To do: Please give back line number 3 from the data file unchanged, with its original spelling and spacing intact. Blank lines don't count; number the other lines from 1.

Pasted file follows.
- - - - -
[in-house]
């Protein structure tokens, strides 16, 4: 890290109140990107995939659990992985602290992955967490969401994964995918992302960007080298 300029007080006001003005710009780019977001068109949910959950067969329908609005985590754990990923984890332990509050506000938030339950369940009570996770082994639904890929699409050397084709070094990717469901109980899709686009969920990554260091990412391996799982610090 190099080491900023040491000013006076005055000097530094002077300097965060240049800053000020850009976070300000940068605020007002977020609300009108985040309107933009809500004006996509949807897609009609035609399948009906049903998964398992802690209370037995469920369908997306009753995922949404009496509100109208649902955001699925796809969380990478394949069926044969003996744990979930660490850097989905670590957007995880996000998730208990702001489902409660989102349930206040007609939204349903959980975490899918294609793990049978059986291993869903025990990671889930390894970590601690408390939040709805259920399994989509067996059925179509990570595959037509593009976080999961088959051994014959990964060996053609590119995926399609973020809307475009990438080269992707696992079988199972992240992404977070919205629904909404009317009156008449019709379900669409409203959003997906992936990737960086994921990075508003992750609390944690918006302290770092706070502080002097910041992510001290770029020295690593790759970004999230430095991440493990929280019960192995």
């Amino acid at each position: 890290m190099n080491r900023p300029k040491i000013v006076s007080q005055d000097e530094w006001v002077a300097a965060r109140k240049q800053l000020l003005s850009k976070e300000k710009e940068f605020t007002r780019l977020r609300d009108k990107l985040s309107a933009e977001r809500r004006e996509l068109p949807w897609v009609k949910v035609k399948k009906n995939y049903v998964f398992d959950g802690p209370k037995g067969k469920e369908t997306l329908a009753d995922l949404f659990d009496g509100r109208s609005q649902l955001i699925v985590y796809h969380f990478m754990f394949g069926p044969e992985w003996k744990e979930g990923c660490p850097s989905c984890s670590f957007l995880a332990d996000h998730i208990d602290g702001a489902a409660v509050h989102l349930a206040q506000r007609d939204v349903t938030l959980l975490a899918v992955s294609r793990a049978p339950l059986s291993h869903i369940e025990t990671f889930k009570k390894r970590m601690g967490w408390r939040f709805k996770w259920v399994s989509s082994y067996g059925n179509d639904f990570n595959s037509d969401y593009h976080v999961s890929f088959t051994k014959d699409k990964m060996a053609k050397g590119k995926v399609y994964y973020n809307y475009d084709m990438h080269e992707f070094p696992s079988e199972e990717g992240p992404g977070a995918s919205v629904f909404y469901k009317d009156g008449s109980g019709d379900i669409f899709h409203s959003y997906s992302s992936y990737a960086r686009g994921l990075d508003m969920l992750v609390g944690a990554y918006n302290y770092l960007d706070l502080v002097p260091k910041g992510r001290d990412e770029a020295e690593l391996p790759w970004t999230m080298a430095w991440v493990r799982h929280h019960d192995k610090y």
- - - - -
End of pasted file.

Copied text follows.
């Amino acid at each position: 890290m190099n080491r900023p300029k040491i000013v006076s007080q005055d000097e530094w006001v002077a300097a965060r109140k240049q800053l000020l003005s850009k976070e300000k710009e940068f605020t007002r780019l977020r609300d009108k990107l985040s309107a933009e977001r809500r004006e996509l068109p949807w897609v009609k949910v035609k399948k009906n995939y049903v998964f398992d959950g802690p209370k037995g067969k469920e369908t997306l329908a009753d995922l949404f659990d009496g509100r109208s609005q649902l955001i699925v985590y796809h969380f990478m754990f394949g069926p044969e992985w003996k744990e979930g990923c660490p850097s989905c984890s670590f957007l995880a332990d996000h998730i208990d602290g702001a489902a409660v509050h989102l349930a206040q506000r007609d939204v349903t938030l959980l975490a899918v992955s294609r793990a049978p339950l059986s291993h869903i369940e025990t990671f889930k009570k390894r970590m601690g967490w408390r939040f709805k996770w259920v399994s989509s082994y067996g059925n179509d639904f990570n595959s037509d969401y593009h976080v999961s890929f088959t051994k014959d699409k990964m060996a053609k050397g590119k995926v399609y994964y973020n809307y475009d084709m990438h080269e992707f070094p696992s079988e199972e990717g992240p992404g977070a995918s919205v629904f909404y469901k009317d009156g008449s109980g019709d379900i669409f899709h409203s959003y997906s992302s992936y990737a960086r686009g994921l990075d508003m969920l992750v609390g944690a990554y918006n302290y770092l960007d706070l502080v002097p260091k910041g992510r001290d990412e770029a020295e690593l391996p790759w970004t999230m080298a430095w991440v493990r799982h929280h019960d192995k610090y």